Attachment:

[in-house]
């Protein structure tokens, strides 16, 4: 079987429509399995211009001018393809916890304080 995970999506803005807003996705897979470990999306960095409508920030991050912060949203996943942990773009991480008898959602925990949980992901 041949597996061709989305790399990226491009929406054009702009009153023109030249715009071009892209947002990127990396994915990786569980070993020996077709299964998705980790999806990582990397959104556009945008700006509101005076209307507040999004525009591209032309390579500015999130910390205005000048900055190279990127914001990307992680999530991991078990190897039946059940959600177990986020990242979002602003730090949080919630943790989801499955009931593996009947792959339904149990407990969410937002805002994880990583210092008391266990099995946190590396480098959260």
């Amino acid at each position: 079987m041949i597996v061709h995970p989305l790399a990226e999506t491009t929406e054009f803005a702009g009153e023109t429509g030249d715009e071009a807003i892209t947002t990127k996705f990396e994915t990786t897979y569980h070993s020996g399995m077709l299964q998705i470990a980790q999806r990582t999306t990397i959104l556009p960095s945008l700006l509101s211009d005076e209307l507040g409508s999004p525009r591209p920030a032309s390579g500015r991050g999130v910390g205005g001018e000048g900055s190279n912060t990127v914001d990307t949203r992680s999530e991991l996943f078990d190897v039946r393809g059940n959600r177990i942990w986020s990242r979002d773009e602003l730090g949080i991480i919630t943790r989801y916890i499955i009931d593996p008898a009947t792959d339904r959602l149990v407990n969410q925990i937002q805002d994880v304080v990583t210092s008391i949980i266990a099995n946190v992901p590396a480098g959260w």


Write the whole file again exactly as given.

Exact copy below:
[in-house]
């Protein structure tokens, strides 16, 4: 079987429509399995211009001018393809916890304080 995970999506803005807003996705897979470990999306960095409508920030991050912060949203996943942990773009991480008898959602925990949980992901 041949597996061709989305790399990226491009929406054009702009009153023109030249715009071009892209947002990127990396994915990786569980070993020996077709299964998705980790999806990582990397959104556009945008700006509101005076209307507040999004525009591209032309390579500015999130910390205005000048900055190279990127914001990307992680999530991991078990190897039946059940959600177990986020990242979002602003730090949080919630943790989801499955009931593996009947792959339904149990407990969410937002805002994880990583210092008391266990099995946190590396480098959260």
């Amino acid at each position: 079987m041949i597996v061709h995970p989305l790399a990226e999506t491009t929406e054009f803005a702009g009153e023109t429509g030249d715009e071009a807003i892209t947002t990127k996705f990396e994915t990786t897979y569980h070993s020996g399995m077709l299964q998705i470990a980790q999806r990582t999306t990397i959104l556009p960095s945008l700006l509101s211009d005076e209307l507040g409508s999004p525009r591209p920030a032309s390579g500015r991050g999130v910390g205005g001018e000048g900055s190279n912060t990127v914001d990307t949203r992680s999530e991991l996943f078990d190897v039946r393809g059940n959600r177990i942990w986020s990242r979002d773009e602003l730090g949080i991480i919630t943790r989801y916890i499955i009931d593996p008898a009947t792959d339904r959602l149990v407990n969410q925990i937002q805002d994880v304080v990583t210092s008391i949980i266990a099995n946190v992901p590396a480098g959260w």